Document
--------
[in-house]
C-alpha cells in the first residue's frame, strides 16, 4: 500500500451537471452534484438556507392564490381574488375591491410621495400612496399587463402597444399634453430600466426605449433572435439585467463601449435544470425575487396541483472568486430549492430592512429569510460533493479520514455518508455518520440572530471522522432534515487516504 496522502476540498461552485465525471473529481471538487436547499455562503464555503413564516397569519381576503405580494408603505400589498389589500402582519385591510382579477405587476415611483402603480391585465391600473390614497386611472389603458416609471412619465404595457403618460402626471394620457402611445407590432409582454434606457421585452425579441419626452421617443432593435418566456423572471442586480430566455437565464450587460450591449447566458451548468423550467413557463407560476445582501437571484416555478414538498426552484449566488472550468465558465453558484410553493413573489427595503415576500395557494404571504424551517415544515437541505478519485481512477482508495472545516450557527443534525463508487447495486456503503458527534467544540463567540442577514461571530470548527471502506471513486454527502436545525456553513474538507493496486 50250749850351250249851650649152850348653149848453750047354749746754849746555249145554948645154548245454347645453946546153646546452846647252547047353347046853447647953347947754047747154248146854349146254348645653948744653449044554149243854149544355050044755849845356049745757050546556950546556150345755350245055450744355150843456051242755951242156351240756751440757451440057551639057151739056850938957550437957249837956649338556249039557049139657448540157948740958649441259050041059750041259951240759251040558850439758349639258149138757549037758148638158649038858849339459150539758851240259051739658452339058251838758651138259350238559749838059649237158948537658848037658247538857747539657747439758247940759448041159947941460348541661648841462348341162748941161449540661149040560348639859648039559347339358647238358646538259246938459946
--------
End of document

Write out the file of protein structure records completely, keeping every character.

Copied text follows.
[in-house]
C-alpha cells in the first residue's frame, strides 16, 4: 500500500451537471452534484438556507392564490381574488375591491410621495400612496399587463402597444399634453430600466426605449433572435439585467463601449435544470425575487396541483472568486430549492430592512429569510460533493479520514455518508455518520440572530471522522432534515487516504 496522502476540498461552485465525471473529481471538487436547499455562503464555503413564516397569519381576503405580494408603505400589498389589500402582519385591510382579477405587476415611483402603480391585465391600473390614497386611472389603458416609471412619465404595457403618460402626471394620457402611445407590432409582454434606457421585452425579441419626452421617443432593435418566456423572471442586480430566455437565464450587460450591449447566458451548468423550467413557463407560476445582501437571484416555478414538498426552484449566488472550468465558465453558484410553493413573489427595503415576500395557494404571504424551517415544515437541505478519485481512477482508495472545516450557527443534525463508487447495486456503503458527534467544540463567540442577514461571530470548527471502506471513486454527502436545525456553513474538507493496486 50250749850351250249851650649152850348653149848453750047354749746754849746555249145554948645154548245454347645453946546153646546452846647252547047353347046853447647953347947754047747154248146854349146254348645653948744653449044554149243854149544355050044755849845356049745757050546556950546556150345755350245055450744355150843456051242755951242156351240756751440757451440057551639057151739056850938957550437957249837956649338556249039557049139657448540157948740958649441259050041059750041259951240759251040558850439758349639258149138757549037758148638158649038858849339459150539758851240259051739658452339058251838758651138259350238559749838059649237158948537658848037658247538857747539657747439758247940759448041159947941460348541661648841462348341162748941161449540661149040560348639859648039559347339358647238358646538259246938459946